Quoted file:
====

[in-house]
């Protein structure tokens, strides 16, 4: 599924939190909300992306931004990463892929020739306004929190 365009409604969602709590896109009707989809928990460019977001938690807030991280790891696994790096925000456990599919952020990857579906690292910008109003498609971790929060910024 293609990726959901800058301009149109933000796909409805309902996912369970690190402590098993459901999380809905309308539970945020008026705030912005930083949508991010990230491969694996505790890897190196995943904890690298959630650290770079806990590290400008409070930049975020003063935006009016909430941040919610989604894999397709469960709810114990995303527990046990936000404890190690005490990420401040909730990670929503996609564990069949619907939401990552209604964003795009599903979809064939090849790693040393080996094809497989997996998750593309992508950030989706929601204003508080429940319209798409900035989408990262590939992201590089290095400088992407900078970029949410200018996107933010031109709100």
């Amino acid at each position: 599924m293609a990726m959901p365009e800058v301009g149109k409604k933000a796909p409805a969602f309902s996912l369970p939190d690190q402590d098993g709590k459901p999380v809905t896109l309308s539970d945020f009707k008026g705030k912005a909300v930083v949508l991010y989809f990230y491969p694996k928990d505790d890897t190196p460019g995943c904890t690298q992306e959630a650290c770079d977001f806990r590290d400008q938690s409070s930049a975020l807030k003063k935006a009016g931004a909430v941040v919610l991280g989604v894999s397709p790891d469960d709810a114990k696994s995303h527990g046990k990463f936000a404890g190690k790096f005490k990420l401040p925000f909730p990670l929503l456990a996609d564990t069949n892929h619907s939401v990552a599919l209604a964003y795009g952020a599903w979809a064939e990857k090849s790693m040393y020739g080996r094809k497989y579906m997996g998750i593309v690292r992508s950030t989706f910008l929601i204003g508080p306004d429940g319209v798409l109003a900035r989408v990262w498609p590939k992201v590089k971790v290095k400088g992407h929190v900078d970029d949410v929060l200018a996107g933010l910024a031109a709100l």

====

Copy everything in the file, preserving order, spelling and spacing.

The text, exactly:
[in-house]
């Protein structure tokens, strides 16, 4: 599924939190909300992306931004990463892929020739306004929190 365009409604969602709590896109009707989809928990460019977001938690807030991280790891696994790096925000456990599919952020990857579906690292910008109003498609971790929060910024 293609990726959901800058301009149109933000796909409805309902996912369970690190402590098993459901999380809905309308539970945020008026705030912005930083949508991010990230491969694996505790890897190196995943904890690298959630650290770079806990590290400008409070930049975020003063935006009016909430941040919610989604894999397709469960709810114990995303527990046990936000404890190690005490990420401040909730990670929503996609564990069949619907939401990552209604964003795009599903979809064939090849790693040393080996094809497989997996998750593309992508950030989706929601204003508080429940319209798409900035989408990262590939992201590089290095400088992407900078970029949410200018996107933010031109709100």
């Amino acid at each position: 599924m293609a990726m959901p365009e800058v301009g149109k409604k933000a796909p409805a969602f309902s996912l369970p939190d690190q402590d098993g709590k459901p999380v809905t896109l309308s539970d945020f009707k008026g705030k912005a909300v930083v949508l991010y989809f990230y491969p694996k928990d505790d890897t190196p460019g995943c904890t690298q992306e959630a650290c770079d977001f806990r590290d400008q938690s409070s930049a975020l807030k003063k935006a009016g931004a909430v941040v919610l991280g989604v894999s397709p790891d469960d709810a114990k696994s995303h527990g046990k990463f936000a404890g190690k790096f005490k990420l401040p925000f909730p990670l929503l456990a996609d564990t069949n892929h619907s939401v990552a599919l209604a964003y795009g952020a599903w979809a064939e990857k090849s790693m040393y020739g080996r094809k497989y579906m997996g998750i593309v690292r992508s950030t989706f910008l929601i204003g508080p306004d429940g319209v798409l109003a900035r989408v990262w498609p590939k992201v590089k971790v290095k400088g992407h929190v900078d970029d949410v929060l200018a996107g933010l910024a031109a709100l």